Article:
Project HOPE (Helping Other People with Everything) was an ever-changing cast of 10 or so characters, devoted to rebuilding homes. They had as little of their own infrastructure as possible and seemed to enjoy all that came with that -- the anarchy, and even the dirt. When I met them they had just moved from the floor of a gutted church to an empty shell of a donated house. Since it didn't have running water or electricity, they camped out essentially, cooking all their meals late at night (a typical dinner was served close to midnight) over a camp fire, and capturing rainwater for essentials. Boy, those dinners. They weren't just hot dogs and hamburgers. Hopper rolled out his own tortillas, and spiced the chile filling to perfection. Somehow there were always cases of beer on hand, and other intoxicants. And during the day, Hopper and his co-Saint, Mike, managed crews of green volunteers, kids who'd never held a hammer, turning them in a week's time into competent sheetrock hangers, painters, roofers, even electrical line stringers. Maybe a half dozen homes were rebuilt over the course of a year. And the incredibly grateful homeowners, who might to this day, still be waiting for their Road Home money, served up meals and crawfish boils, medicinal plants, hot showers.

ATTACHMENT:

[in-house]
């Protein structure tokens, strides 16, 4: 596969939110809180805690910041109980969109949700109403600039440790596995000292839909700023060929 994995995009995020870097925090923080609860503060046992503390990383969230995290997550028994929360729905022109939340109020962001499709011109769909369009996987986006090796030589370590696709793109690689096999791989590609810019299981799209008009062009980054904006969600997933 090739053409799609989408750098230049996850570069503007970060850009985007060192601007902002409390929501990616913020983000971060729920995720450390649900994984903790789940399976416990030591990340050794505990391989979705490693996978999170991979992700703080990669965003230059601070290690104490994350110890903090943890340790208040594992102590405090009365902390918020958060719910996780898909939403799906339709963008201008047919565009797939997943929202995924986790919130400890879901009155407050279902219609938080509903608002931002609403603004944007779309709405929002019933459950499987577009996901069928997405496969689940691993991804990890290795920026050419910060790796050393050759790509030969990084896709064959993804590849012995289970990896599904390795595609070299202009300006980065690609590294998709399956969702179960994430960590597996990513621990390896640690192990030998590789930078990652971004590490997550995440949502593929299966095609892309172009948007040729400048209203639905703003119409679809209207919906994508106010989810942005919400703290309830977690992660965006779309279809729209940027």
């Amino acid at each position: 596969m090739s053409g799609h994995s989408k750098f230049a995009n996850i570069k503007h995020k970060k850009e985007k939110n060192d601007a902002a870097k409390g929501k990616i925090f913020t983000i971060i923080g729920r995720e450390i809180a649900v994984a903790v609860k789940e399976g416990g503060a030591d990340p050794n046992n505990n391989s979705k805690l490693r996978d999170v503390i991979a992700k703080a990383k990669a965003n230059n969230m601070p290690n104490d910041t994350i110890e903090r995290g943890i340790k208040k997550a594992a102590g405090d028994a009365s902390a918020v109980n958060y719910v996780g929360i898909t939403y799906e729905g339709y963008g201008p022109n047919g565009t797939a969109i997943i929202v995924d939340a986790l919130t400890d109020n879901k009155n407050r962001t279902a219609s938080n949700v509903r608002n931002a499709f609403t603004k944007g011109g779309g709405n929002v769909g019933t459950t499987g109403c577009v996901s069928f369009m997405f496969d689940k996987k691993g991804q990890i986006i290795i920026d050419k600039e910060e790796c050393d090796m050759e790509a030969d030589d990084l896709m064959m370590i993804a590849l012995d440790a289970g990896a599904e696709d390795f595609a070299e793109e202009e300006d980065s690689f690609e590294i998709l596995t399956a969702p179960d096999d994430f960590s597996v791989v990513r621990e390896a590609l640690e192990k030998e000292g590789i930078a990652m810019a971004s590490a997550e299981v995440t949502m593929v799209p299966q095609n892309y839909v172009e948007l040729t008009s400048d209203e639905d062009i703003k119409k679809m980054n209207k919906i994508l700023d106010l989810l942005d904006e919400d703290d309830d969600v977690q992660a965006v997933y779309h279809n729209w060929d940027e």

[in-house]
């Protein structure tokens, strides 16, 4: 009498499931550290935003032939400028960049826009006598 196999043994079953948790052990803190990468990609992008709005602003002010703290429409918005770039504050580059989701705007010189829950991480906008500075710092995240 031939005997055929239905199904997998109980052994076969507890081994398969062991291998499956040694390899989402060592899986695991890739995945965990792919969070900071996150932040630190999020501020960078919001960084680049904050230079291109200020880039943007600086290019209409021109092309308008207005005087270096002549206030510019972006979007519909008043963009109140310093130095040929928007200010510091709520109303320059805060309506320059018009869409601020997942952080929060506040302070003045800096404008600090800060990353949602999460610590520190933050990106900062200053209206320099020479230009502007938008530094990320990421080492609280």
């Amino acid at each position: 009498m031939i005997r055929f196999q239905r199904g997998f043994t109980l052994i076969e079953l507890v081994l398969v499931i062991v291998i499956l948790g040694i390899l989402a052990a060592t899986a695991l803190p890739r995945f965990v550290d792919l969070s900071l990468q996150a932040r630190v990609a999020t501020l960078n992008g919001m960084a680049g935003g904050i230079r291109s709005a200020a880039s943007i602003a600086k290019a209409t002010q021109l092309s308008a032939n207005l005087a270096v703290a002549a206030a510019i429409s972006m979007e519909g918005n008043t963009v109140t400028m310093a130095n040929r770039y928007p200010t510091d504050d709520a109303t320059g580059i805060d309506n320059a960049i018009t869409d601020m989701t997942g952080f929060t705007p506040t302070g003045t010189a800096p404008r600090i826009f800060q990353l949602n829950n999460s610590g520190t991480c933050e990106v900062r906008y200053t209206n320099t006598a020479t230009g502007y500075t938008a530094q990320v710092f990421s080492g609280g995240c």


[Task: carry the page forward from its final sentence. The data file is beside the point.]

Hopper and I ran into each other three weeks ago. Actually, Hopper called me on my cell, on a hunch I'd be there, on the 5th anniversary of Hurricane Katrina. I screamed when I heard his voice on the other end. Yes, I am here!!!